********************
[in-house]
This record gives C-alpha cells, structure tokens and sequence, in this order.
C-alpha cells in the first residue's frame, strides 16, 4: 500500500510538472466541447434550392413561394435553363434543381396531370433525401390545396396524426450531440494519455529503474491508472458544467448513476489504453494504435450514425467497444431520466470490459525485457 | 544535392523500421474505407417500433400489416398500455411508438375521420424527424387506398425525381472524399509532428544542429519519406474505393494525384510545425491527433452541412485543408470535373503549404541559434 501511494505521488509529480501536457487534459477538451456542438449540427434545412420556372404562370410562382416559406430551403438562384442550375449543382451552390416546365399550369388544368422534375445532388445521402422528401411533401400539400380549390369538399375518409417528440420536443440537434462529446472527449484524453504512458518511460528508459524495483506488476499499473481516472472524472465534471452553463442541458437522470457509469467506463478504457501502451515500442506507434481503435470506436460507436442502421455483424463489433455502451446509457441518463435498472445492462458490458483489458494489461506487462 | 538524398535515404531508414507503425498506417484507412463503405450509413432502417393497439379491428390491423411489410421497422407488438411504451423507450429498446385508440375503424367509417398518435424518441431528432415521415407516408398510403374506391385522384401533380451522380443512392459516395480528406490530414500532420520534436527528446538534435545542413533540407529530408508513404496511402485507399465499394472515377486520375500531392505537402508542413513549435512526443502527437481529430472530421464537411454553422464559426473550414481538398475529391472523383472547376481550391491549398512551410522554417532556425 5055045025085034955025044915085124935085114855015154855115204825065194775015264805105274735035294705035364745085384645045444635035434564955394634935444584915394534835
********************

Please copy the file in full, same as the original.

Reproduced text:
[in-house]
This record gives C-alpha cells, structure tokens and sequence, in this order.
C-alpha cells in the first residue's frame, strides 16, 4: 500500500510538472466541447434550392413561394435553363434543381396531370433525401390545396396524426450531440494519455529503474491508472458544467448513476489504453494504435450514425467497444431520466470490459525485457 | 544535392523500421474505407417500433400489416398500455411508438375521420424527424387506398425525381472524399509532428544542429519519406474505393494525384510545425491527433452541412485543408470535373503549404541559434 501511494505521488509529480501536457487534459477538451456542438449540427434545412420556372404562370410562382416559406430551403438562384442550375449543382451552390416546365399550369388544368422534375445532388445521402422528401411533401400539400380549390369538399375518409417528440420536443440537434462529446472527449484524453504512458518511460528508459524495483506488476499499473481516472472524472465534471452553463442541458437522470457509469467506463478504457501502451515500442506507434481503435470506436460507436442502421455483424463489433455502451446509457441518463435498472445492462458490458483489458494489461506487462 | 538524398535515404531508414507503425498506417484507412463503405450509413432502417393497439379491428390491423411489410421497422407488438411504451423507450429498446385508440375503424367509417398518435424518441431528432415521415407516408398510403374506391385522384401533380451522380443512392459516395480528406490530414500532420520534436527528446538534435545542413533540407529530408508513404496511402485507399465499394472515377486520375500531392505537402508542413513549435512526443502527437481529430472530421464537411454553422464559426473550414481538398475529391472523383472547376481550391491549398512551410522554417532556425 5055045025085034955025044915085124935085114855015154855115204825065194775015264805105274735035294705035364745085384645045444635035434564955394634935444584915394534835